The trial of former Virginia Tech football player Isimemen David Etute begins Wednesday in Montgomery County Circuit Court. Etute is charged with second-degree murder in the killing of Jerry Paul Smith. The Roanoke Times will provide updates throughout the day.
The case was adjourned for today pending testimony from Blacksburg Police Detective Ryan Hite. Hite provided a detailed statement of Etute’s confession, which came on June 1 in a Blacksburg Police Department interview room.
Etute volunteered when officers arrived at his home that morning and asked him to clarify questions about an incident in downtown Blacksburg.
Hite described Etute as “cooperative, respectful and honest” as he told officers what happened between him and Smith on May 31, as well as the events that preceded it.
The break came as prosecutors attempted to play a 45-minute portion of the interrogation to the jury.
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After the prosecution and defense presented their opening statements, three prosecution witnesses testified. Prosecutors called John Wayne Smith, the victim’s brother, Blacksburg Police Officer CJ Linkous and Assistant Chief Medical Examiner Dr. Amy Tharpe at.
John Wayne Smith led prosecutors through the June 1 discovery of his brother’s body.
After Jerry Paul Smith didn’t answer the phone all day, John returned home from a work trip in North Carolina to check on his brother. He discovered the door to his brother’s apartment wide open and found his brother’s body lying on the floor by his bed.
“I straightened my foot and it was stiff,” said John Wayne Smith.
John Wayne Smith, who was accompanied by his 13-year-old son, left the home to call 911. He ended up stopping a patrolling officer while on the phone with emergency services.
Turk’s cross-examination of John Wayne Smith mainly dealt with the condition of his brother’s apartment and whether or not he knew anything about his brother’s online presence as Angie Renee. Turk was surprised when John Wayne Smith testified that he didn’t know anything about his brother posing as a woman online.
“I didn’t agree to being gay,” said John Wayne Smith.
Etute defense attorney Jimmy Turk caught the jury’s attention at the start of his lengthy opening speech on Wednesday.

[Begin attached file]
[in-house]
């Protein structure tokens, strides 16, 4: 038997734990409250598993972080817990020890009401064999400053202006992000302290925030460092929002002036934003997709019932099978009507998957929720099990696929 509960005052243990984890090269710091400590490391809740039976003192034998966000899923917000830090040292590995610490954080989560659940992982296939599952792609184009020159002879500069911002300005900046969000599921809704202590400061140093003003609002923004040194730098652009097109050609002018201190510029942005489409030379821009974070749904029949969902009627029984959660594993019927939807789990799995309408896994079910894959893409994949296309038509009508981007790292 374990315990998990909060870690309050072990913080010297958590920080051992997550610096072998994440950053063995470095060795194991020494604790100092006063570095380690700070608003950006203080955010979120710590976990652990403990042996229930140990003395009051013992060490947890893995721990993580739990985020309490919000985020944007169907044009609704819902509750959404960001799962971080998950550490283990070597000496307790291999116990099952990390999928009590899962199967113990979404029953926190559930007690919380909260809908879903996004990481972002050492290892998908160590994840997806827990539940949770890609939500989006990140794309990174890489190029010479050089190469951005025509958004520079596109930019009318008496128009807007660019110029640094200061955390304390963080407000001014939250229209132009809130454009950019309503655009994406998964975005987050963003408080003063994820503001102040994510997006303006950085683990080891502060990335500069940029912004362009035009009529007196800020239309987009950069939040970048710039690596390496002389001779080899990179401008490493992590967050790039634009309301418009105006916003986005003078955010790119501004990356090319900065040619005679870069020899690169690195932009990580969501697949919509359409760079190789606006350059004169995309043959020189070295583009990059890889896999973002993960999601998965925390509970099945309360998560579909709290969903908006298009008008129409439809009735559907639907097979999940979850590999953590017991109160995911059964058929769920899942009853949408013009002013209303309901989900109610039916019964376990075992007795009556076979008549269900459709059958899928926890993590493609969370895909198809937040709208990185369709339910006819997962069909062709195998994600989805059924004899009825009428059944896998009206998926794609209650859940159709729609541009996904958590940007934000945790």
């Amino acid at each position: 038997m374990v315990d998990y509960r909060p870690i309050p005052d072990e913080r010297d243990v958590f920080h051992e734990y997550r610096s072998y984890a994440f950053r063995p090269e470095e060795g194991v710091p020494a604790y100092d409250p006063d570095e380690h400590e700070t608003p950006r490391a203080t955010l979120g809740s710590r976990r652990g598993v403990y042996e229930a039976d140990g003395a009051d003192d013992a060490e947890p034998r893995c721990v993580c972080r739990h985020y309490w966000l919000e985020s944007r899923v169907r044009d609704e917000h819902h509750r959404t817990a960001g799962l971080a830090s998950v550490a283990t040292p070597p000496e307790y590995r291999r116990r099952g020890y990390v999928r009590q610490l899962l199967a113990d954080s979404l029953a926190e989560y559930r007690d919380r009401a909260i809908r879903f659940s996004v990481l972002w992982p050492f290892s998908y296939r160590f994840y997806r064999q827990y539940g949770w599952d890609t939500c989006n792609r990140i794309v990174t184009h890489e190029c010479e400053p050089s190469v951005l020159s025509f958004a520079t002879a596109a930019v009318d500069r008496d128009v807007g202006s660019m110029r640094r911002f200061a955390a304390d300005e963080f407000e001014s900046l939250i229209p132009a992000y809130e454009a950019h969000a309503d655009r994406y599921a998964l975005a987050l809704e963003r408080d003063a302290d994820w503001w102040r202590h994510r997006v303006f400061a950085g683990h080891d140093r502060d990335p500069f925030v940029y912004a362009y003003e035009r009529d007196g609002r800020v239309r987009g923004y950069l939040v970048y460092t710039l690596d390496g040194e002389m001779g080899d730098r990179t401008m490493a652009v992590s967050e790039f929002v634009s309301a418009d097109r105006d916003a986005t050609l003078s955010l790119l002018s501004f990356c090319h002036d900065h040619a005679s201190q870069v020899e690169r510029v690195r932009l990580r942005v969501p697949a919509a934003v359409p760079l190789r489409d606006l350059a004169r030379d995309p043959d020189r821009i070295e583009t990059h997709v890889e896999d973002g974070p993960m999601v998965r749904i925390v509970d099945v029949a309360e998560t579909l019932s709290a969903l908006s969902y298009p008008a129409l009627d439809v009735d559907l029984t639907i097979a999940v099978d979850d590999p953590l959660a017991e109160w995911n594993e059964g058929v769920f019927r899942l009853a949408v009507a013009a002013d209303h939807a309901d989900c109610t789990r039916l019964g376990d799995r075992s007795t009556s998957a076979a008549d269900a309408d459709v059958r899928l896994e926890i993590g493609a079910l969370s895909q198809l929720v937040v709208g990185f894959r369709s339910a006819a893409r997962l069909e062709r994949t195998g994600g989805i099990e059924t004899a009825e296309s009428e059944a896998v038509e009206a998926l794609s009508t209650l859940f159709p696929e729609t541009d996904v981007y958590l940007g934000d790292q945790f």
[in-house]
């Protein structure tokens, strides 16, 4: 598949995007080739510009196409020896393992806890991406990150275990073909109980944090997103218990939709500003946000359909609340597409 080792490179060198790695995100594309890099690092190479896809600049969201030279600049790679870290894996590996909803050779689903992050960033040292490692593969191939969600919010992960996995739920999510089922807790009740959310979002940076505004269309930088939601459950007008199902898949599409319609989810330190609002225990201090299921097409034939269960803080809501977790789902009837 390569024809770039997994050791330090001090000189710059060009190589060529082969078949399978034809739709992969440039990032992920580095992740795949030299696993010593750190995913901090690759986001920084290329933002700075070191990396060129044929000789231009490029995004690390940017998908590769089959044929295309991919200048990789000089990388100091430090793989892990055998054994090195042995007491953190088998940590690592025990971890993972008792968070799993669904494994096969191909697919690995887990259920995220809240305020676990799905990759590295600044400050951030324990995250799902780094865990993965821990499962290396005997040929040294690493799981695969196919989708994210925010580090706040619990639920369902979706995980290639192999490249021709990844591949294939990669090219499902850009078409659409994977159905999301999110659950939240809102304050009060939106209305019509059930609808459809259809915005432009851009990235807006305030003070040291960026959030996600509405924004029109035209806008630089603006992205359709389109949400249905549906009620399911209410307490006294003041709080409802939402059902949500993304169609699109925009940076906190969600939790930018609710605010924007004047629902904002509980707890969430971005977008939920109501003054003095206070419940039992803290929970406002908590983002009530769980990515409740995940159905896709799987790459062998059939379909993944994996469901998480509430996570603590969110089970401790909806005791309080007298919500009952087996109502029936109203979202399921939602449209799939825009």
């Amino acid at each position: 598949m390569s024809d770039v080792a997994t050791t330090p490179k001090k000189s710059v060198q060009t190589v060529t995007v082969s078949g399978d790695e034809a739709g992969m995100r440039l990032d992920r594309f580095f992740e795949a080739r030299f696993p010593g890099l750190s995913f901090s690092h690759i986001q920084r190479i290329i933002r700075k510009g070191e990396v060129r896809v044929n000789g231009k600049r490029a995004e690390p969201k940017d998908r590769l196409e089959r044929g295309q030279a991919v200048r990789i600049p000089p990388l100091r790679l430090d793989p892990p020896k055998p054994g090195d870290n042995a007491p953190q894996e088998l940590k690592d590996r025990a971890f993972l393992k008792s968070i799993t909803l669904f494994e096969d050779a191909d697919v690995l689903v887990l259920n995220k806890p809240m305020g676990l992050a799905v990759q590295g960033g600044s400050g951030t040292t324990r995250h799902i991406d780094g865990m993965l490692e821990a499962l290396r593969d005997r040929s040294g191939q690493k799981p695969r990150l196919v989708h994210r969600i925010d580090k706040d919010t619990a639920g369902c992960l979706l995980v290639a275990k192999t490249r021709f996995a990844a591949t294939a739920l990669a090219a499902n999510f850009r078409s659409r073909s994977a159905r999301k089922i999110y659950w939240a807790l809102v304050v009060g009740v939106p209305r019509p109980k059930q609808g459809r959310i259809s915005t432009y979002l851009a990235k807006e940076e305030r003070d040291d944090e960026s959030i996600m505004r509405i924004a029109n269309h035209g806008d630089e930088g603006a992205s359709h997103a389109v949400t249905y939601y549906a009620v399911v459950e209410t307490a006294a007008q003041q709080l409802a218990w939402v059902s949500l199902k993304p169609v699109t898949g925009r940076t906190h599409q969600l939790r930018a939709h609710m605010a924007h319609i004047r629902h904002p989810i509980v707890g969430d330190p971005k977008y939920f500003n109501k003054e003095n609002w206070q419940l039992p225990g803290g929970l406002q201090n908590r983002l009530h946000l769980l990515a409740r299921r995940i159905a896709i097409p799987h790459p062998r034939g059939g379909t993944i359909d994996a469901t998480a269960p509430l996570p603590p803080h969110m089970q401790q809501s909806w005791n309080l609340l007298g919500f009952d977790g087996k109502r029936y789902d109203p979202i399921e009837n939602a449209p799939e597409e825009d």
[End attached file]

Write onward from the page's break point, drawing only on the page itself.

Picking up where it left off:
“There’s a lot of people that are going to explain to you what happened on May 31, but there’s one thing that changes this case and it’s a five-to-six-to-seven-second time span that’s how you’re going to decide that case ‘, called Turk. “It’s about the reach.”
He made a point of telling the jury early in his speech that Etute intended to testify as well.
Turk went on to describe Etute as a then 18-year-old victim who was “lured” into a sexual encounter last year by a man who was targeting young black men for his own sexual gratification.
According to Turk, Smith stole the photos he used for his Tinder profile from a real life ER doctor named Angie Renee, who was also a Virginia Tech graduate.
“[Smith]was a sexual predator and Isi was one of his victims,” Turk said.
Turk admitted that Etute went to Smith’s apartment on May 31 to find out if “Angie” was a man or a woman, but Etute told his friends before the encounter that if it was a man, he would “leak”. .
According to Turk, the incident turned violent when Smith leaped forward and “violently grabbed Etu’s crotch” with one hand and grabbed the side of the bed with the other hand.
“Isi thought he was going to grab a gun,” Turk said. “He grew up in an area (Norfolk) where he believed people kept guns under their mattresses for protection. He thought Smith was going to grab his crotch to distract himself. He feared for his own life and thought he would not make it out of this apartment alive.”
While Smith did not own a gun, police found a knife hidden between Smith’s mattress and box spring.
Turk said the gun’s concealed position showed Smith was “ready for something” if spotted, and told the jury they would eventually come to see Etute had a reasonable reaction given the circumstances.
Deputy Commonwealth Counsel Jason Morgan laid out the murder of Jerry Paul Smith in no uncertain terms in his opening statement.
“There’s not much to unpack in this case,” Morgan said.
According to prosecutors, on April 10, Etute met with what he believed to be a 28-year-old woman named Angie Renee on Tinder and received oral sex. Etute initiated a second encounter in late May because he still had doubts as to whether Angie was actually a man or a woman.